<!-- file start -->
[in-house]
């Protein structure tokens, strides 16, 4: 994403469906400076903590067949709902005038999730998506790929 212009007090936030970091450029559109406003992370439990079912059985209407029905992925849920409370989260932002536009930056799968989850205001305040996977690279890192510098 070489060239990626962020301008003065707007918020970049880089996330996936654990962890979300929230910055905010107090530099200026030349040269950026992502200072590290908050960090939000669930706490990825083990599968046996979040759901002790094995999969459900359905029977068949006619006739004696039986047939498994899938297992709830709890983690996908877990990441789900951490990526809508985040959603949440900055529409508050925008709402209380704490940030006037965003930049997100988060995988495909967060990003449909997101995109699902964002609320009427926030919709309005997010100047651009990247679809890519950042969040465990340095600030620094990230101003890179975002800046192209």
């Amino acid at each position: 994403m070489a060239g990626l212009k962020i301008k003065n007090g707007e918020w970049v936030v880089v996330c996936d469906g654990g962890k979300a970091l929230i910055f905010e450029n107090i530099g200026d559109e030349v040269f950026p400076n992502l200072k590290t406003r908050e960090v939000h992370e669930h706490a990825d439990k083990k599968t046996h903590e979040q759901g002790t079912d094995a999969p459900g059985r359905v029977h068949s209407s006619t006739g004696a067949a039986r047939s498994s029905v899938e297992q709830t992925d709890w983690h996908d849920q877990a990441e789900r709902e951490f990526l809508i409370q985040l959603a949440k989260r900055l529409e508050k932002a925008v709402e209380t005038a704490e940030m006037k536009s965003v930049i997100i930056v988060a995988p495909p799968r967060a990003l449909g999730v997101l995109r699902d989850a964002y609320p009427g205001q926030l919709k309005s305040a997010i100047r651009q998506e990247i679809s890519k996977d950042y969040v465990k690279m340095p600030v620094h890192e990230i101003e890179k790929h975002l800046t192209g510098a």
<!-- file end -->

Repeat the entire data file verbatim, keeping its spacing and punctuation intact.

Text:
[in-house]
């Protein structure tokens, strides 16, 4: 994403469906400076903590067949709902005038999730998506790929 212009007090936030970091450029559109406003992370439990079912059985209407029905992925849920409370989260932002536009930056799968989850205001305040996977690279890192510098 070489060239990626962020301008003065707007918020970049880089996330996936654990962890979300929230910055905010107090530099200026030349040269950026992502200072590290908050960090939000669930706490990825083990599968046996979040759901002790094995999969459900359905029977068949006619006739004696039986047939498994899938297992709830709890983690996908877990990441789900951490990526809508985040959603949440900055529409508050925008709402209380704490940030006037965003930049997100988060995988495909967060990003449909997101995109699902964002609320009427926030919709309005997010100047651009990247679809890519950042969040465990340095600030620094990230101003890179975002800046192209």
């Amino acid at each position: 994403m070489a060239g990626l212009k962020i301008k003065n007090g707007e918020w970049v936030v880089v996330c996936d469906g654990g962890k979300a970091l929230i910055f905010e450029n107090i530099g200026d559109e030349v040269f950026p400076n992502l200072k590290t406003r908050e960090v939000h992370e669930h706490a990825d439990k083990k599968t046996h903590e979040q759901g002790t079912d094995a999969p459900g059985r359905v029977h068949s209407s006619t006739g004696a067949a039986r047939s498994s029905v899938e297992q709830t992925d709890w983690h996908d849920q877990a990441e789900r709902e951490f990526l809508i409370q985040l959603a949440k989260r900055l529409e508050k932002a925008v709402e209380t005038a704490e940030m006037k536009s965003v930049i997100i930056v988060a995988p495909p799968r967060a990003l449909g999730v997101l995109r699902d989850a964002y609320p009427g205001q926030l919709k309005s305040a997010i100047r651009q998506e990247i679809s890519k996977d950042y969040v465990k690279m340095p600030v620094h890192e990230i101003e890179k790929h975002l800046t192209g510098a």